It is as deceptively simple as Tolstoy’s famous first line in Anna Karenina that all happy families are alike, but an unhappy family is unhappy in its own way.

(I read this book for German Lit Month, as well as one of my selections for the Classics Club.)

No, Tony, No! Don’t Marry Herr Grunlich!

But, it’s too late.

After his unannounced visit to the harbor pilot’s home, where Tony has fallen in love with the harbor pilot’s son, the adults have intervened. Both Tony’s father, and her young love’s father, have declared their romance foolishness, and tomfoolery, and Tony is brought home where she consoles herself by agreeing to marry Herr Grunlich.

I don’t trust Herr Grunlich. His speech is as gilded as his curled mutton chop whiskers. He reeks of falseness, and worse, deceit. He has tricked his way into the family, and his bride into obeying her father, and even the bride’s mother knows that future happiness is nebulous.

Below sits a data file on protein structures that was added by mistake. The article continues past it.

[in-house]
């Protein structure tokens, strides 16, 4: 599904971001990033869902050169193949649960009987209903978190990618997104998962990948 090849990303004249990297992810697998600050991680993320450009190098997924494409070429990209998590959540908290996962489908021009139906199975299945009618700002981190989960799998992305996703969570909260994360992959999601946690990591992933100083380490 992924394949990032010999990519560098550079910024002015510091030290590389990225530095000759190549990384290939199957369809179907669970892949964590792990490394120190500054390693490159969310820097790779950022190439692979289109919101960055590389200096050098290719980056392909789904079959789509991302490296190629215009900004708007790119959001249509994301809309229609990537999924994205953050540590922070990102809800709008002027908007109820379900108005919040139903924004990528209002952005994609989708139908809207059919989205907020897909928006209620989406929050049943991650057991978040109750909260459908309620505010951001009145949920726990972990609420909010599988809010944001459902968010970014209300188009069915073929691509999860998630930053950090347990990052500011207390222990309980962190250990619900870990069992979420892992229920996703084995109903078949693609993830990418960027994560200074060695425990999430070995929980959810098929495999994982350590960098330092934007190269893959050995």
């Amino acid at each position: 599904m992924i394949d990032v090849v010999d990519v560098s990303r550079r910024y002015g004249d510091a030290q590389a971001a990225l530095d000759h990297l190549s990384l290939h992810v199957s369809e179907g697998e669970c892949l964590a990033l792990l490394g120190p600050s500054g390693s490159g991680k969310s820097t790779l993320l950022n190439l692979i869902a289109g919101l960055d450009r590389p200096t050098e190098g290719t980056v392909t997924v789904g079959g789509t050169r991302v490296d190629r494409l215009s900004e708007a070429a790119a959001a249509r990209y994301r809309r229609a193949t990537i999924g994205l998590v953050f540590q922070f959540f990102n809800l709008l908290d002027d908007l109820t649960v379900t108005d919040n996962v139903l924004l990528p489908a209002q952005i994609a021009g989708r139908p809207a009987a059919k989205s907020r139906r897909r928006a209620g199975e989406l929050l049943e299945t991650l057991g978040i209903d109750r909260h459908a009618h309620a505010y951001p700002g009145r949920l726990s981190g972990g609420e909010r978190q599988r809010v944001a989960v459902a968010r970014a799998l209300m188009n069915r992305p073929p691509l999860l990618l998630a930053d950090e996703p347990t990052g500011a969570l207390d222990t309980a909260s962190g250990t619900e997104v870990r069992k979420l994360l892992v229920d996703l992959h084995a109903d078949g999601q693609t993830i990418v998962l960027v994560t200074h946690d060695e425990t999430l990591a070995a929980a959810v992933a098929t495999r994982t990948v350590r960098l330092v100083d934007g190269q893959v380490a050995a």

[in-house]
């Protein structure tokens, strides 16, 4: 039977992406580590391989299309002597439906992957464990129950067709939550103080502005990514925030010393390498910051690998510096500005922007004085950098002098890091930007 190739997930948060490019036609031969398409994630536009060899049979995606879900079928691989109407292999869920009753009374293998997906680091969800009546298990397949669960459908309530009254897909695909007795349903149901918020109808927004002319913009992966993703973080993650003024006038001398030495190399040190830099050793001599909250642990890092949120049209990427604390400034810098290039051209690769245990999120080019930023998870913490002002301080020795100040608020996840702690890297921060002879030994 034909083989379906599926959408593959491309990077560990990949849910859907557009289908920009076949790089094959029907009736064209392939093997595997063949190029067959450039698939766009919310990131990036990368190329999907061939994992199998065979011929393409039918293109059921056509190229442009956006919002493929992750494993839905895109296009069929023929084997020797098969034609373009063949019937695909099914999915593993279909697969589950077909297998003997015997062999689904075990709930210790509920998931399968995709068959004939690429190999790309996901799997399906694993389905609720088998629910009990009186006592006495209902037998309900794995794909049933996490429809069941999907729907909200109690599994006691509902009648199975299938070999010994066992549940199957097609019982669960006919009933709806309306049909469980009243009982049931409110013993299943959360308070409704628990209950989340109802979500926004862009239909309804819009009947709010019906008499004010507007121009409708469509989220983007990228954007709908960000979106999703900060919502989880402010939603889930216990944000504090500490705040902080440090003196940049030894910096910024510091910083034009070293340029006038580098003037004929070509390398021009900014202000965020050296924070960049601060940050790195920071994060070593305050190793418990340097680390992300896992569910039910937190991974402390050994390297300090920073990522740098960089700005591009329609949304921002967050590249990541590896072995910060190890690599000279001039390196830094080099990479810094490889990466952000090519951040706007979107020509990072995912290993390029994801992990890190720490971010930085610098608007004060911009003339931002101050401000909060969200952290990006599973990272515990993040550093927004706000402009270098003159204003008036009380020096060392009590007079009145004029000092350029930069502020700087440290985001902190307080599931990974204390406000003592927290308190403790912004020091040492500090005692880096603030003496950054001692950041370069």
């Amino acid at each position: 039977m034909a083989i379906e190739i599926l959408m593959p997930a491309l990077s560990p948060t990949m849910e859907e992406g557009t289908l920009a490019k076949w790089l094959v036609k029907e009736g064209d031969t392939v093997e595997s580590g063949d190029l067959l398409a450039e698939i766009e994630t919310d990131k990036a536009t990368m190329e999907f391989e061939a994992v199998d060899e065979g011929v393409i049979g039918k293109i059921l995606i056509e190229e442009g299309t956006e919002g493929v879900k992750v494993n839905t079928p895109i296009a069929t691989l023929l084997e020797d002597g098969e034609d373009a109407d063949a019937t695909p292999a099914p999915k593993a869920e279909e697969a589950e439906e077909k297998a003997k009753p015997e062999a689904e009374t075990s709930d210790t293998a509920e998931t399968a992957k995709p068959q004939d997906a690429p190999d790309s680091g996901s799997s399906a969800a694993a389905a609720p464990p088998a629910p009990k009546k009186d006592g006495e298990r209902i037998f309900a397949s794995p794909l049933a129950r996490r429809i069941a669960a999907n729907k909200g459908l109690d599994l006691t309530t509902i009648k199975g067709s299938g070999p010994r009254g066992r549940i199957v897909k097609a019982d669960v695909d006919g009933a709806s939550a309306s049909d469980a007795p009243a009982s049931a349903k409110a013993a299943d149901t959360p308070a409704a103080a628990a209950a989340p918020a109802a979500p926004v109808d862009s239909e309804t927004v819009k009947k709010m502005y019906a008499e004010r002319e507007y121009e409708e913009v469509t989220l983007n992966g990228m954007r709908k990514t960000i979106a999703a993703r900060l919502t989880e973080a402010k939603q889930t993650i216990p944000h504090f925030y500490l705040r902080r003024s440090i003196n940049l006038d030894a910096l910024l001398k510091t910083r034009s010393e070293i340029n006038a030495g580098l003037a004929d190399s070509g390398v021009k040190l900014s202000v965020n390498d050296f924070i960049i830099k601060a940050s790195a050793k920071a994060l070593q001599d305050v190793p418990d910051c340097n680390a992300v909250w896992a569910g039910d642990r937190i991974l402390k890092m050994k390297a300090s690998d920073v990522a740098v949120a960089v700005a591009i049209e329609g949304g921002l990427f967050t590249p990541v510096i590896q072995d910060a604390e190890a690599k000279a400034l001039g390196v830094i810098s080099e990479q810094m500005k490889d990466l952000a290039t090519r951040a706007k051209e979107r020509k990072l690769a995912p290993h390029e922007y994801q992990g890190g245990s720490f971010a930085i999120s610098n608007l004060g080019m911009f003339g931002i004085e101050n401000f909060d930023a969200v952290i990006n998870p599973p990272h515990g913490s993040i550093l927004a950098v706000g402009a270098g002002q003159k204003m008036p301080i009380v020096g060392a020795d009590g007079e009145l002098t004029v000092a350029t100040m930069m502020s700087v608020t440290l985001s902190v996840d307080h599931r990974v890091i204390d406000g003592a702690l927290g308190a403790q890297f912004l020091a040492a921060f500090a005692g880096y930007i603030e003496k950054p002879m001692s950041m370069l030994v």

“Do you think she’ll be happy with him?” (she asks her husband as the nuptial carriage drives away.)

“Ah, Bethsy, she is at peace with herself, and that is the most solid kind of happiness we can achieve on earth.” (Part 3, Chapter 14)

Hmmm…sometimes, I think peace is overrated. I have sought it often in my life, and it has been a worthy goal. But, it is not without sacrifice. Peace brings with it a quiet blanket to wrap oneself in. Yet one is at the same time shrouded from excitement.

I fear Tony’s sacrifice will be worse than that. I fear her future is doomed.

(I am reading Buddenbrooks by Thomas Mann for German Lit Month. It is a wonderful way to spend November nights.)

German Lit Month: The Black Swan by Thomas Mann

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The Black Swan is the first book by Thomas Mann I have ever read. I picked it up because I was intrigued by the theme: an older woman unwilling to face aging. Only, the “older woman” in this book is younger than I am.